Moderate Upswing amid High Uncertainty(, Vienna)
The OeNB’s Economic Outlook for Austria for 2014 to 2016; June 2014
According to its June 2014 economic outlook, the Oesterreichische Nationalbank (OeNB) expects the Austrian economy to grow by 1.6% in 2014. Exports will continue to be the main driver of the upswing this year, benefitting from the gradual recovery in the euro area and the moderate improvement in the global economy. Growth will accelerate to 1.9% and 2.1% in 2015 and 2016, respectively, being increasingly supported by domestic demand. HICP inflation is expected to decrease to 1.8% in 2014 and to 1.7% in 2015. According to the forecast, inflation will also remain moderate in 2016 (1.9%). “The prospects for the Austrian economy remain unchanged against the December 2013 outlook,” OeNB Governor Ewald Nowotny said. “However, due to the Ukraine-Russia crisis, there are downside risks to the forecast.”
Global and Euro Area Growth Slowly Picking Up
Global economic activity has been on a moderate uptrend in the first half of 2014. As a result, the need for a further consolidation of public finances has diminished in many countries. In the U.S.A., growth is expected to gain additional momentum despite disappointing first quarter figures caused by unusually cold weather last winter. In Asia, the pace of growth is subdued but steady. The euro area has emerged from recession and is back on a positive growth path. While the euro area has succeeded in reducing severe domestic and external macroeconomic imbalances, persistently high unemployment, high private sector debt and restrictive lending continue to be a drag on growth.
The anticipated upswing of the Austrian economy is expected to be driven by an improvement in global economic conditions. Economic activity has been particularly lively in Germany, Austria’s most important trading partner. Growth is expected to pick up across all of Austria’s export markets but is likely to remain below precrisis levels. Austrian exporters’ price competitiveness and market shares will remain almost unchanged over the forecast horizon.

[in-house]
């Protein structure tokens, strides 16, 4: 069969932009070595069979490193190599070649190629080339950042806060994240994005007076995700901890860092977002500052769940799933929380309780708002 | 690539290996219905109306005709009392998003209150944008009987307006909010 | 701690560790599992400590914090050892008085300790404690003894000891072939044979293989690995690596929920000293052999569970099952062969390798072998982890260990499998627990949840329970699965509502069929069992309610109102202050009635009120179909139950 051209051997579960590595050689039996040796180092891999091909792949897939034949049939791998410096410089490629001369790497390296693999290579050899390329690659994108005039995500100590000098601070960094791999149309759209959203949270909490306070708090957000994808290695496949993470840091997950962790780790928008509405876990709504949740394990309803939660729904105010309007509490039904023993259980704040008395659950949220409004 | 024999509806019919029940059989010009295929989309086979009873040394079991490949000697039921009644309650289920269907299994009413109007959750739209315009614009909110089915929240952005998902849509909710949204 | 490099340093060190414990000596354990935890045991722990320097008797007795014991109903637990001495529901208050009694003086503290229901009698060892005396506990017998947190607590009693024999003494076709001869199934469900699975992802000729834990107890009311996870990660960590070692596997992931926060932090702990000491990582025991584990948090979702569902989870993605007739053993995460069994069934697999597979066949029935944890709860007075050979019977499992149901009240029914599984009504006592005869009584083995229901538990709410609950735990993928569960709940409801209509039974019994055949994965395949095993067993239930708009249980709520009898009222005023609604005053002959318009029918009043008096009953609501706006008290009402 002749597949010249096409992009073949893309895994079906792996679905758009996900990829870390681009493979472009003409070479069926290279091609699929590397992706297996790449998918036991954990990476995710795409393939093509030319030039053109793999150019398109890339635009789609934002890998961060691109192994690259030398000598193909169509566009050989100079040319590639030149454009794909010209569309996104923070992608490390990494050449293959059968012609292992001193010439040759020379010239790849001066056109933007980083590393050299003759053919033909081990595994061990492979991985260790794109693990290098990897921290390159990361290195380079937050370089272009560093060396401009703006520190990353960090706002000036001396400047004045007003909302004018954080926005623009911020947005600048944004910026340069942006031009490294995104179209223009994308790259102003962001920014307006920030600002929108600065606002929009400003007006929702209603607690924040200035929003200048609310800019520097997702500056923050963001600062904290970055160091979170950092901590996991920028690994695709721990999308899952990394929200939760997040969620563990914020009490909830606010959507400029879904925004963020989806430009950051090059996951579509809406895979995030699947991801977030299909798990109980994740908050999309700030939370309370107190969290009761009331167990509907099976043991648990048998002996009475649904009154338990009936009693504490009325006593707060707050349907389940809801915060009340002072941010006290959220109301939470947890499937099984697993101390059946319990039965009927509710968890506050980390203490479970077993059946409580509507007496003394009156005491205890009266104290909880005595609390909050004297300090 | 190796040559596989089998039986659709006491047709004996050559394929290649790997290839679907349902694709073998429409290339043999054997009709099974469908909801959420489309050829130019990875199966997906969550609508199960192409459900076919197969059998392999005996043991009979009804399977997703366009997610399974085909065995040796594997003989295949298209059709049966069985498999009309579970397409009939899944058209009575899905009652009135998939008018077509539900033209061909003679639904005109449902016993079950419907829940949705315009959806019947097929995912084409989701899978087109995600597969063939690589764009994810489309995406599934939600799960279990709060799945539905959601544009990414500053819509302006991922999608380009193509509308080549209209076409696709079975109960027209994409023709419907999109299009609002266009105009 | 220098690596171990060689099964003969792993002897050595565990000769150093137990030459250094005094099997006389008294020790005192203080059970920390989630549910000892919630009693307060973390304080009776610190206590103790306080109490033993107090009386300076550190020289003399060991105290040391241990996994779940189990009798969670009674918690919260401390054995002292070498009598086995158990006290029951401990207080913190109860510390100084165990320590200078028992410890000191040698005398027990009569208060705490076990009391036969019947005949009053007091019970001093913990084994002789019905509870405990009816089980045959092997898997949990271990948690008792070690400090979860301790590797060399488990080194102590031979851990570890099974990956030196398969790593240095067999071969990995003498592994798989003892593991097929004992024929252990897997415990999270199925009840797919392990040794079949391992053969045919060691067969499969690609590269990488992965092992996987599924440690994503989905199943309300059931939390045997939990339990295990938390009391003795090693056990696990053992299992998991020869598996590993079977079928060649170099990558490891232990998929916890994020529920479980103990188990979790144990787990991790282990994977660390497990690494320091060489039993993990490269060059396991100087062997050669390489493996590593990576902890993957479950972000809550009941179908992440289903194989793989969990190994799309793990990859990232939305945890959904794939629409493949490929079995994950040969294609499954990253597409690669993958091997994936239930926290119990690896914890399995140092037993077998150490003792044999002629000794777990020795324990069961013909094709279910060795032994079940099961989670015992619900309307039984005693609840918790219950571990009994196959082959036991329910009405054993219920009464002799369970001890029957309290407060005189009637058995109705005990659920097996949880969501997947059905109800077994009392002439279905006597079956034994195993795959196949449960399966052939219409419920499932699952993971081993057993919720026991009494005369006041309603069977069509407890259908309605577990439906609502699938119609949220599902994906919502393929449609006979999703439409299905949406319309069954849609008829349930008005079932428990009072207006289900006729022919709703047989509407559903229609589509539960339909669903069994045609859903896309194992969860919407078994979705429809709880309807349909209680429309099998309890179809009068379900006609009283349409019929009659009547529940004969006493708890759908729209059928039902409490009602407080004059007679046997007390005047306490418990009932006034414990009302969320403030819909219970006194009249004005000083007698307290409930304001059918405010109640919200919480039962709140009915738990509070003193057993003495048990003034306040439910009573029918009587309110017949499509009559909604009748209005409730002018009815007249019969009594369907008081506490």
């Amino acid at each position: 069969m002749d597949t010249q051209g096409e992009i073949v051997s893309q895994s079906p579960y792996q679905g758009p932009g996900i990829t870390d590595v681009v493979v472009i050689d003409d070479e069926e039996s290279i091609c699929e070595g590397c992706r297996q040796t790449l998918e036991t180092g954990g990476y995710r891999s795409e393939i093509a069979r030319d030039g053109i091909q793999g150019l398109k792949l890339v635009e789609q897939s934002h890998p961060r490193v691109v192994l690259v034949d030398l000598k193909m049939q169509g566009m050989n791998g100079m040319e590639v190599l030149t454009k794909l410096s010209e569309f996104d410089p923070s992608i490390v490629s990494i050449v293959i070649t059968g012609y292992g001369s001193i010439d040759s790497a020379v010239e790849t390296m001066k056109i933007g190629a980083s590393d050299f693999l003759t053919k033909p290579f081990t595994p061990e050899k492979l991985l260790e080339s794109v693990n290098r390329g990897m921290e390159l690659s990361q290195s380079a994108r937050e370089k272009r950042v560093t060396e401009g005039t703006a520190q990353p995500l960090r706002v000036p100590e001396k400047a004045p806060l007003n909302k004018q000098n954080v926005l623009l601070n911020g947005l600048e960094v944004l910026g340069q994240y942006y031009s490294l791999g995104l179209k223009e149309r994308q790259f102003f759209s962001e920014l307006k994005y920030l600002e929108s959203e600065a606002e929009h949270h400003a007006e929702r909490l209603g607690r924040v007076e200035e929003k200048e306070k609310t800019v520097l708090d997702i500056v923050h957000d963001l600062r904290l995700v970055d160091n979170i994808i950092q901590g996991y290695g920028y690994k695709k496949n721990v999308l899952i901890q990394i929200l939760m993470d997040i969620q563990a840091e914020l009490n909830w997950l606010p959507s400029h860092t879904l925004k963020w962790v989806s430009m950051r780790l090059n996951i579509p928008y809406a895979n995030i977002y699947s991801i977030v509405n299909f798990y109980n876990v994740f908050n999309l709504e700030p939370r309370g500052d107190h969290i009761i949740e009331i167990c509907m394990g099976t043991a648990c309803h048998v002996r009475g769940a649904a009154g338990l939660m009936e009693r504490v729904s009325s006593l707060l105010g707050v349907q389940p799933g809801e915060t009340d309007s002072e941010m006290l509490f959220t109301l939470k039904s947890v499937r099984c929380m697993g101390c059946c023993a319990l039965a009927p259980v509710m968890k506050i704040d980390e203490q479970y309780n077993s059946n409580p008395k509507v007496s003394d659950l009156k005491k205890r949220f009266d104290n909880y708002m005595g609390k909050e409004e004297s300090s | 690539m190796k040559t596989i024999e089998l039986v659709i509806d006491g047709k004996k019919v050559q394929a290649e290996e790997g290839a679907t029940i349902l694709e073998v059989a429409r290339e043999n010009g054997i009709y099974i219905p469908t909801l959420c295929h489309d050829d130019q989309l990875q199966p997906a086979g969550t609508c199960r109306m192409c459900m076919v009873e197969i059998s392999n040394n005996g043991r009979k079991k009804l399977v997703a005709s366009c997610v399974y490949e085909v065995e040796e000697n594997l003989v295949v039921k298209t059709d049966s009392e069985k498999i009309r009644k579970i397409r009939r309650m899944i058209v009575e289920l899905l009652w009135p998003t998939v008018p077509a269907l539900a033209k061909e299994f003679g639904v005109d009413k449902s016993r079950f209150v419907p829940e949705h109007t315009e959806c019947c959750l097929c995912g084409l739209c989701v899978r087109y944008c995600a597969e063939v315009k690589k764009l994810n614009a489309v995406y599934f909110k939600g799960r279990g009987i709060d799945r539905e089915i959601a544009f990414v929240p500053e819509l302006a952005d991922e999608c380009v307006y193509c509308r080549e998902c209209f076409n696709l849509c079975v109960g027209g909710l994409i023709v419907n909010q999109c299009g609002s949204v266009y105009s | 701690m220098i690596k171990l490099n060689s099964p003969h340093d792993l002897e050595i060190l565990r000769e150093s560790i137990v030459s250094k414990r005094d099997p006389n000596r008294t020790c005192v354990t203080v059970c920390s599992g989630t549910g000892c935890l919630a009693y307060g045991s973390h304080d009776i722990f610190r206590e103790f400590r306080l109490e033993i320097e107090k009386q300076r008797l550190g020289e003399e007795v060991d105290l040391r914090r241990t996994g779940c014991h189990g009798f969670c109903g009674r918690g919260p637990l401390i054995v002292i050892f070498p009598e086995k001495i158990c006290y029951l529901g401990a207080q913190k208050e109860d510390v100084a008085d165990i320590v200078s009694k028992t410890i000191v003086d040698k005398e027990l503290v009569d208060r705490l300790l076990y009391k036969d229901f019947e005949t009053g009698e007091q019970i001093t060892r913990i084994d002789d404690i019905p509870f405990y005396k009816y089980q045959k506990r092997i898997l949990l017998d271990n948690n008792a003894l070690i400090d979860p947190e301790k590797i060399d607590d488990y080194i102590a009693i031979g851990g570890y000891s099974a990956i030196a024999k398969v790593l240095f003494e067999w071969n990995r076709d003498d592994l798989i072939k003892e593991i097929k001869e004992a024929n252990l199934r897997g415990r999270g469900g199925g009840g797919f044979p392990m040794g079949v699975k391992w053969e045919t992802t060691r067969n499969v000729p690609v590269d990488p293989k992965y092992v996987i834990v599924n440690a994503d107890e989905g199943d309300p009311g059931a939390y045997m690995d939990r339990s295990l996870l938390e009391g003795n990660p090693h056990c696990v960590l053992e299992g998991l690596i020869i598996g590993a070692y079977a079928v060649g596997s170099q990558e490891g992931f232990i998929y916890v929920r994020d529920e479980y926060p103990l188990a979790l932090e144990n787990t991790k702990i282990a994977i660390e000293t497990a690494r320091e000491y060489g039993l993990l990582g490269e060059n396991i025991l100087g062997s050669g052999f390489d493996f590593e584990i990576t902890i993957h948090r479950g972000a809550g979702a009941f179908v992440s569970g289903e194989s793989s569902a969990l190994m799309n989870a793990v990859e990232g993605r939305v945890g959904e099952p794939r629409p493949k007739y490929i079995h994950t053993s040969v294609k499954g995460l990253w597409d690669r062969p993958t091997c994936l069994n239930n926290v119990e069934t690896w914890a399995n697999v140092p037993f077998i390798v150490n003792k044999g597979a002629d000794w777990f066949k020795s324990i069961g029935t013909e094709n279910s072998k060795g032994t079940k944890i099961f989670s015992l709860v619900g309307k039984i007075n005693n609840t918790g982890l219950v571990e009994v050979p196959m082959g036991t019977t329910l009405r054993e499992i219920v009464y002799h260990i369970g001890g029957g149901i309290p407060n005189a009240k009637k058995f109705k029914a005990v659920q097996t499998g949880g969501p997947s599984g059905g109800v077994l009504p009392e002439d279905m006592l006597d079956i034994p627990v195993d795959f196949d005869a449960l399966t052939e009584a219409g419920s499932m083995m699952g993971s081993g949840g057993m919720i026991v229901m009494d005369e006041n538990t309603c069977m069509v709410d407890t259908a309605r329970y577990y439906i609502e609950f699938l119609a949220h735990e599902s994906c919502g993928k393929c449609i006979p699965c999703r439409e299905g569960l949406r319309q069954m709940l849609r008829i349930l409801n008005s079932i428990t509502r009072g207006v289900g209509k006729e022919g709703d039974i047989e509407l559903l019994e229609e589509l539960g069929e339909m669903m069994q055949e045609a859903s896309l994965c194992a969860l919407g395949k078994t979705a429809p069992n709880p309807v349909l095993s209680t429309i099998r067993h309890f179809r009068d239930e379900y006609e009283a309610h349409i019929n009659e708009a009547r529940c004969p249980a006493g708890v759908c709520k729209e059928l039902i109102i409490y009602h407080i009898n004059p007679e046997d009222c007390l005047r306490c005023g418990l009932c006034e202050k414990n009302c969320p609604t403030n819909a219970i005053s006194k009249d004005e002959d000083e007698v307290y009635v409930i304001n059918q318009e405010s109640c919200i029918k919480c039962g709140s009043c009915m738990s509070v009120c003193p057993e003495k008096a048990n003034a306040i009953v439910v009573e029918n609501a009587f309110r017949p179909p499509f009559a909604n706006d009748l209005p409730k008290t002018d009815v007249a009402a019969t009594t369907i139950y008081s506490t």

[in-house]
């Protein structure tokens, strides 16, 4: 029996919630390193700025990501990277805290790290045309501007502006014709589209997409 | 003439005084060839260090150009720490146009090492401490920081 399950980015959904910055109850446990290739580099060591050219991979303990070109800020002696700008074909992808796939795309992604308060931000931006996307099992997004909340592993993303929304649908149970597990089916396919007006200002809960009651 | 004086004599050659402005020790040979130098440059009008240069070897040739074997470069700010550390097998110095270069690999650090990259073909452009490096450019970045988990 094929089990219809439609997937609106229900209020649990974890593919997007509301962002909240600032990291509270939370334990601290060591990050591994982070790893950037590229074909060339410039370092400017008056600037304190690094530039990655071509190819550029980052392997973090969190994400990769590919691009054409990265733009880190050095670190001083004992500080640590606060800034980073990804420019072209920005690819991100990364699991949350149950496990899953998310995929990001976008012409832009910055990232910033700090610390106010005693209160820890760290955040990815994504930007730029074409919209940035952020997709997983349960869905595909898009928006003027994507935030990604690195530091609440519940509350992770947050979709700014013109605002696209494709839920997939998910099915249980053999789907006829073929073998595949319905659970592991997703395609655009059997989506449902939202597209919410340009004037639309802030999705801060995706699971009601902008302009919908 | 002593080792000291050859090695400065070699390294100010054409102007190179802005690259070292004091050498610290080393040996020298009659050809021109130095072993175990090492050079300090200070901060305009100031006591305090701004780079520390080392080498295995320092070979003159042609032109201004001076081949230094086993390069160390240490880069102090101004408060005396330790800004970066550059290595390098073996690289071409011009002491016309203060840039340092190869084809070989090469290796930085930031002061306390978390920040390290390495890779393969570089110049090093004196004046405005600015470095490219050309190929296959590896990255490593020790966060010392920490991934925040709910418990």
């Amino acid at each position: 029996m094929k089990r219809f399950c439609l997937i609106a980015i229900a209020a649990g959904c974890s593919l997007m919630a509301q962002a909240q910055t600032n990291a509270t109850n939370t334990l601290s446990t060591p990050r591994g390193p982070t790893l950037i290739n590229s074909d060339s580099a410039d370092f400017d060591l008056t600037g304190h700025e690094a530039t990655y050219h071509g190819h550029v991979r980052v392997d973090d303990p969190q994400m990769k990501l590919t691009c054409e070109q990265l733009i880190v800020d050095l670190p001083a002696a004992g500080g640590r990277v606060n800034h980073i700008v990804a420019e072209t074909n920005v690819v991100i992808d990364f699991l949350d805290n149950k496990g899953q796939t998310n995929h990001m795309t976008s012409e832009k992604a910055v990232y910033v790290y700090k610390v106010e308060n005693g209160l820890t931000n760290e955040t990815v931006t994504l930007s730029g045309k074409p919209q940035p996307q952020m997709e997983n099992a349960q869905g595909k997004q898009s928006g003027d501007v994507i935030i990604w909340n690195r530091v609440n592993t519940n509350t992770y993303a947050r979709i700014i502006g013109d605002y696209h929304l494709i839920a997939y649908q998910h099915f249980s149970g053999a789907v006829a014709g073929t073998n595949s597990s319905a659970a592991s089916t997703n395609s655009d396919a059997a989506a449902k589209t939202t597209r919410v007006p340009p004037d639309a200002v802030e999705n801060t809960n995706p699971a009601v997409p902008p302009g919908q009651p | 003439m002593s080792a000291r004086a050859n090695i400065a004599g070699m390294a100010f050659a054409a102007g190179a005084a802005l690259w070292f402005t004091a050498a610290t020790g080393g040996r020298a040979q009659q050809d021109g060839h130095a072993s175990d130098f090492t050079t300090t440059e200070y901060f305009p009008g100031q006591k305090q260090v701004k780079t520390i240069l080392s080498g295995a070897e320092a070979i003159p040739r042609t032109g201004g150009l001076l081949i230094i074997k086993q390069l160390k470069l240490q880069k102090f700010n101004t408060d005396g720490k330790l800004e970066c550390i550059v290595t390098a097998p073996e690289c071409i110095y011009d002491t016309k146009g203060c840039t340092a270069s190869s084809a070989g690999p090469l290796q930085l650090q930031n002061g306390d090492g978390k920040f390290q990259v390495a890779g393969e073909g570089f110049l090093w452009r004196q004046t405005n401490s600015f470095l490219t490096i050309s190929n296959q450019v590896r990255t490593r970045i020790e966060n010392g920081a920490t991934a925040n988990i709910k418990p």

Domestic Demand Also Supports Upturn of Austrian Economy
Private sector investment, which decreased in 2013, will revive on the back of necessary replacement investment, a more favorable sales outlook and improving sentiment. Amid persistent uncertainties, the growth of investment in plant and equipment will remain fairly modest. At the same time, the uptrend in housing investment is expected to continue as funding conditions remain benign and house prices are still rising. Lower inflation, continuously high employment growth and higher income growth on the back of the economic recovery will contribute to a steady increase in real disposable household income from 2014 to 2016. As a result, real private consumption is expected to grow by 0.7% in 2014, 1.0% in 2015 and 1.4% in 2016.
Unemployment Stable at Low Level
In line with developments observed in the past years in the Austrian labor market, both labor supply and employment continue to grow markedly. Therefore, the unemployment rate (Eurostat definition) is expected to remain broadly stable at 4.9% to 5.0% over the forecast horizon. This makes Austria the country with the lowest unemployment rate in the EU.
Inflation Remains below 2%
Price growth will continue to lose momentum as energy and commodity prices decline. HICP inflation will consequently drop further, reaching 1.8% in 2014 and 1.7% in 2015. As the economy picks up steam, inflation is expected to edge up to 1.9% in 2016.
Continued Need for Fiscal Consolidation
The Austrian general government budget balance (Maastricht definition) will deteriorate temporarily to –2.5% of GDP in 2014 on account of additional bank support. In 2015 and 2016, the budget balance will improve to –1.2% and –0.7% of GDP, respectively. The government debt ratio (based on ESA 95) is forecast to increase to 79.2% of GDP in 2014, mainly because of the restructuring of Hypo Alpe-Adria Bank International AG. The government debt ratio will fall to 75.3% of GDP in 2016. The OeNB expects that additional fiscal consolidation of some ¼% of GDP will be necessary to enable Austria to meet the structural deficit target of –0.45% of GDP that has been agreed upon with the EU.
|Annual change in % (real)|
|Gross domestic product||+0,3||+1,6||+1,9||+2,1|
|Gross fixed capital formation||−0,9||+0,8||+2,6||+2,9|
|Exports of goods and services||+2,5||+5,4||+5,4||+5,7|
|Imports of goods and services||+0,5||+3,9||+5,4||+5,8|
|% of nominal GDP|
|Current account balance||+2,7||+3,1||+3,4||+3,6|
|Annual change in %|
|Harmonized Index of Consumer Prices (HICP)||+2,1||+1,8||+1,7||+1,9|
|Income and savings|
|Real disposable household income||−1,1||+0,7||+1,8||+2,3|
|% of nominal disposable household income|
|Annual change in %|
|% of labor supply|
|Unemployment rate (Eurostat definition)||4,9||5,0||5,0||4,9|
|% of nominal GDP|
|Budget balance (Maastricht definition)||−1,5||−2,5||−1,2||−0,7|
|Source: 2013: Eurostat, Statistics Austria; 2014 to 2016: OeNB June 2014 Economic Outlook.|
|1 The outlook was drawn up on the basis of seasonally−adjusted and working day−adjusted national accounts data. Therefore, the values for 2013 may deviate from the nonadjusted data released by Statistics Austria. Calculated on the basis of ESA 95.|